7. What is a consequence of the inequality in electoral college voting power?

  8. Central to the concept of democracy is the idea that all people are politically equal. Some would claim that in a truly democratic country, every person in every state would have the same electoral votes per person (in other words, the color of each state on the map would be the same). Respond to this claim.

  9. Were it the case that every state in the map above was the same color (equal electoral votes per person) who would have won the 2016 Presidential election?

  10. Describe one way our country would be different today had Trump not become president.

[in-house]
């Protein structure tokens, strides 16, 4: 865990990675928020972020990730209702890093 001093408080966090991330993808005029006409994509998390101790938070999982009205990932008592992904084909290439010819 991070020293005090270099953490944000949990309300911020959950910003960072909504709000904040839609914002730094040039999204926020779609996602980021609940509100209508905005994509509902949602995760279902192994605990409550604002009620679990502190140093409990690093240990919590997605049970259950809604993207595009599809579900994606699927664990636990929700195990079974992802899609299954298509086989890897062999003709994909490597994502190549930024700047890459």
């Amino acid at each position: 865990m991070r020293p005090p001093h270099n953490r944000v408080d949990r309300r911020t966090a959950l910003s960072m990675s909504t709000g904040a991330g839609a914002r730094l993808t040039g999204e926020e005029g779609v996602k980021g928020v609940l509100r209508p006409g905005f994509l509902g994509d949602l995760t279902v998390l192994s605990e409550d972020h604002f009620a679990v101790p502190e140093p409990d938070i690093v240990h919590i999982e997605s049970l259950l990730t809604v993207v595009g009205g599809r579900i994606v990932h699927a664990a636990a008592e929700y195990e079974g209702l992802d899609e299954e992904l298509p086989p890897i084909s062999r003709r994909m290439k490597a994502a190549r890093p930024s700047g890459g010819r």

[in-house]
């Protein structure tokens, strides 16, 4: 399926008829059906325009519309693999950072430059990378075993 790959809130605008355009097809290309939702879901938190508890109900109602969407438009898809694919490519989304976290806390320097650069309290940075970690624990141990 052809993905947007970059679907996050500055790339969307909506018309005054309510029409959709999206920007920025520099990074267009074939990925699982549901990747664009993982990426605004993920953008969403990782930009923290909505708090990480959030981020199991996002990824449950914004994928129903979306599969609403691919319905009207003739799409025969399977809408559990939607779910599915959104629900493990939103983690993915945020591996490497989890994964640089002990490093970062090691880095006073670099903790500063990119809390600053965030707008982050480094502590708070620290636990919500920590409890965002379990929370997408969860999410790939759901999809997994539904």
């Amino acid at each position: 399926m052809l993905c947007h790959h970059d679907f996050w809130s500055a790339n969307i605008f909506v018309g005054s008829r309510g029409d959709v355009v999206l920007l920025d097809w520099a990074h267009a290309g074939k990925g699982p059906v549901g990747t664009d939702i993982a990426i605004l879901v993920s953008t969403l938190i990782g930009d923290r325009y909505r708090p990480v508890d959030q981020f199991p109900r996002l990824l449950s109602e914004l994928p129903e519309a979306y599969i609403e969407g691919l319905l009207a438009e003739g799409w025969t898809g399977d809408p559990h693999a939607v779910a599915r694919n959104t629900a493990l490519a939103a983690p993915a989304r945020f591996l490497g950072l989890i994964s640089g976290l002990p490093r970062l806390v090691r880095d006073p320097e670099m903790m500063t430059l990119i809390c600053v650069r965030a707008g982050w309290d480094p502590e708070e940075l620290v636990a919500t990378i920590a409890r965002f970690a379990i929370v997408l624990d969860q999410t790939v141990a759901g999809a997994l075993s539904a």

11. The average electoral vote represents 436,000 people, but that number rises and falls per state depending on that state’s population over 18 years of age. Calculate the exact number of people an electoral vote represents in your state.

  12. How does your state compare to others in terms of electoral college power?

  13. How does the map of electoral vote power (above) relate to the map of the percentage of state residents who are white (below)?

  14. Should your power to vote for president be impacted by what state you happen to live in?

  15. If I wanted to increase my presidential electoral power, what state would I most want to move from and what state would I most want to move to?

  16. Overall, Is this map good news or bad news for the U.S.?

  17. If you thought that it was best to get rid of the electoral college, what would be one step towards achieving this goal?

  18. Why hasn't the U.S. abolished the electoral college?